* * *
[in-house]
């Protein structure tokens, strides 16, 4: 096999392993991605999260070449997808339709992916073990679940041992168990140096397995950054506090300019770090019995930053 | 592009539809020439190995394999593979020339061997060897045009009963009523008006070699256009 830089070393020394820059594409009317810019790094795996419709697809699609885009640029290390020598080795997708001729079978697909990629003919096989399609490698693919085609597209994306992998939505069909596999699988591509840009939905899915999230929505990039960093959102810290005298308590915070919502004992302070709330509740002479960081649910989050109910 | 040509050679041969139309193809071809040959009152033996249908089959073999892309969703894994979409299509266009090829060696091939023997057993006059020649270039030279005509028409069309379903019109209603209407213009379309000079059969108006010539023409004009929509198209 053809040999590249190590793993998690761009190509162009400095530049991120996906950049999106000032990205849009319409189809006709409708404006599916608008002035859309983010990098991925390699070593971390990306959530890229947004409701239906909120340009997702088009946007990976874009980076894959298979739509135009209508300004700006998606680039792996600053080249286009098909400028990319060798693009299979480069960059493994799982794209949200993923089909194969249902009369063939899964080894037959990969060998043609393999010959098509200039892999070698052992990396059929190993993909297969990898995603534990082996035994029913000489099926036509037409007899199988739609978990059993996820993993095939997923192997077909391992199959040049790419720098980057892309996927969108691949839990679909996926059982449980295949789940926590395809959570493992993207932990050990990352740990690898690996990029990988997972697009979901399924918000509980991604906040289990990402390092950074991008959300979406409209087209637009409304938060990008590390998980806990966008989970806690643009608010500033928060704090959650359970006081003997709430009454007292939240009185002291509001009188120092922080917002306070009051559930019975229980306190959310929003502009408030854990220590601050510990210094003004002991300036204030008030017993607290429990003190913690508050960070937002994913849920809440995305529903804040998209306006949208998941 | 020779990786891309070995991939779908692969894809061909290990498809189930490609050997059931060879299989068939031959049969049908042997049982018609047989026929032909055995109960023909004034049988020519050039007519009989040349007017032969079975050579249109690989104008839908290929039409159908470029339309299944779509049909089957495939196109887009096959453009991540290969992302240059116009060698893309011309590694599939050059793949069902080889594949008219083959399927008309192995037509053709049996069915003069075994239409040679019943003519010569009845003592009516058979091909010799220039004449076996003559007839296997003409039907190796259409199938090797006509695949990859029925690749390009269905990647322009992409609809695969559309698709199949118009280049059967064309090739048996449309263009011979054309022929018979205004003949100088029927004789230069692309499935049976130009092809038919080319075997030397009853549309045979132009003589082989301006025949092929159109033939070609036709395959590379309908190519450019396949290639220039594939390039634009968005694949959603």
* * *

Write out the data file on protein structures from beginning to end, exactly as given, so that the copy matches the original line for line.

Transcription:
[in-house]
């Protein structure tokens, strides 16, 4: 096999392993991605999260070449997808339709992916073990679940041992168990140096397995950054506090300019770090019995930053 | 592009539809020439190995394999593979020339061997060897045009009963009523008006070699256009 830089070393020394820059594409009317810019790094795996419709697809699609885009640029290390020598080795997708001729079978697909990629003919096989399609490698693919085609597209994306992998939505069909596999699988591509840009939905899915999230929505990039960093959102810290005298308590915070919502004992302070709330509740002479960081649910989050109910 | 040509050679041969139309193809071809040959009152033996249908089959073999892309969703894994979409299509266009090829060696091939023997057993006059020649270039030279005509028409069309379903019109209603209407213009379309000079059969108006010539023409004009929509198209 053809040999590249190590793993998690761009190509162009400095530049991120996906950049999106000032990205849009319409189809006709409708404006599916608008002035859309983010990098991925390699070593971390990306959530890229947004409701239906909120340009997702088009946007990976874009980076894959298979739509135009209508300004700006998606680039792996600053080249286009098909400028990319060798693009299979480069960059493994799982794209949200993923089909194969249902009369063939899964080894037959990969060998043609393999010959098509200039892999070698052992990396059929190993993909297969990898995603534990082996035994029913000489099926036509037409007899199988739609978990059993996820993993095939997923192997077909391992199959040049790419720098980057892309996927969108691949839990679909996926059982449980295949789940926590395809959570493992993207932990050990990352740990690898690996990029990988997972697009979901399924918000509980991604906040289990990402390092950074991008959300979406409209087209637009409304938060990008590390998980806990966008989970806690643009608010500033928060704090959650359970006081003997709430009454007292939240009185002291509001009188120092922080917002306070009051559930019975229980306190959310929003502009408030854990220590601050510990210094003004002991300036204030008030017993607290429990003190913690508050960070937002994913849920809440995305529903804040998209306006949208998941 | 020779990786891309070995991939779908692969894809061909290990498809189930490609050997059931060879299989068939031959049969049908042997049982018609047989026929032909055995109960023909004034049988020519050039007519009989040349007017032969079975050579249109690989104008839908290929039409159908470029339309299944779509049909089957495939196109887009096959453009991540290969992302240059116009060698893309011309590694599939050059793949069902080889594949008219083959399927008309192995037509053709049996069915003069075994239409040679019943003519010569009845003592009516058979091909010799220039004449076996003559007839296997003409039907190796259409199938090797006509695949990859029925690749390009269905990647322009992409609809695969559309698709199949118009280049059967064309090739048996449309263009011979054309022929018979205004003949100088029927004789230069692309499935049976130009092809038919080319075997030397009853549309045979132009003589082989301006025949092929159109033939070609036709395959590379309908190519450019396949290639220039594939390039634009968005694949959603």